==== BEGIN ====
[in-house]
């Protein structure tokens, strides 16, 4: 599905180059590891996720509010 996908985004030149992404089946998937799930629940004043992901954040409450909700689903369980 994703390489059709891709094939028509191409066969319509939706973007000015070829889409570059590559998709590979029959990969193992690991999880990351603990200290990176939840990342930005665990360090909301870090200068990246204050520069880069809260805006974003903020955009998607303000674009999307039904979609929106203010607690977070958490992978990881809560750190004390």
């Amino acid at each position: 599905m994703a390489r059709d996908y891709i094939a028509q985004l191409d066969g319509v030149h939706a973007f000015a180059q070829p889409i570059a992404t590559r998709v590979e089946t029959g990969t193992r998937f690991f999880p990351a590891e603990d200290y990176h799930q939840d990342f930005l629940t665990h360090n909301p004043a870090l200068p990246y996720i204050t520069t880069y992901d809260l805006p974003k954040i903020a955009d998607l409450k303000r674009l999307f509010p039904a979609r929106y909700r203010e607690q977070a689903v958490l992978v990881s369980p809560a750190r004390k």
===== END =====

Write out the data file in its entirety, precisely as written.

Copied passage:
[in-house]
């Protein structure tokens, strides 16, 4: 599905180059590891996720509010 996908985004030149992404089946998937799930629940004043992901954040409450909700689903369980 994703390489059709891709094939028509191409066969319509939706973007000015070829889409570059590559998709590979029959990969193992690991999880990351603990200290990176939840990342930005665990360090909301870090200068990246204050520069880069809260805006974003903020955009998607303000674009999307039904979609929106203010607690977070958490992978990881809560750190004390």
């Amino acid at each position: 599905m994703a390489r059709d996908y891709i094939a028509q985004l191409d066969g319509v030149h939706a973007f000015a180059q070829p889409i570059a992404t590559r998709v590979e089946t029959g990969t193992r998937f690991f999880p990351a590891e603990d200290y990176h799930q939840d990342f930005l629940t665990h360090n909301p004043a870090l200068p990246y996720i204050t520069t880069y992901d809260l805006p974003k954040i903020a955009d998607l409450k303000r674009l999307f509010p039904a979609r929106y909700r203010e607690q977070a689903v958490l992978v990881s369980p809560a750190r004390k």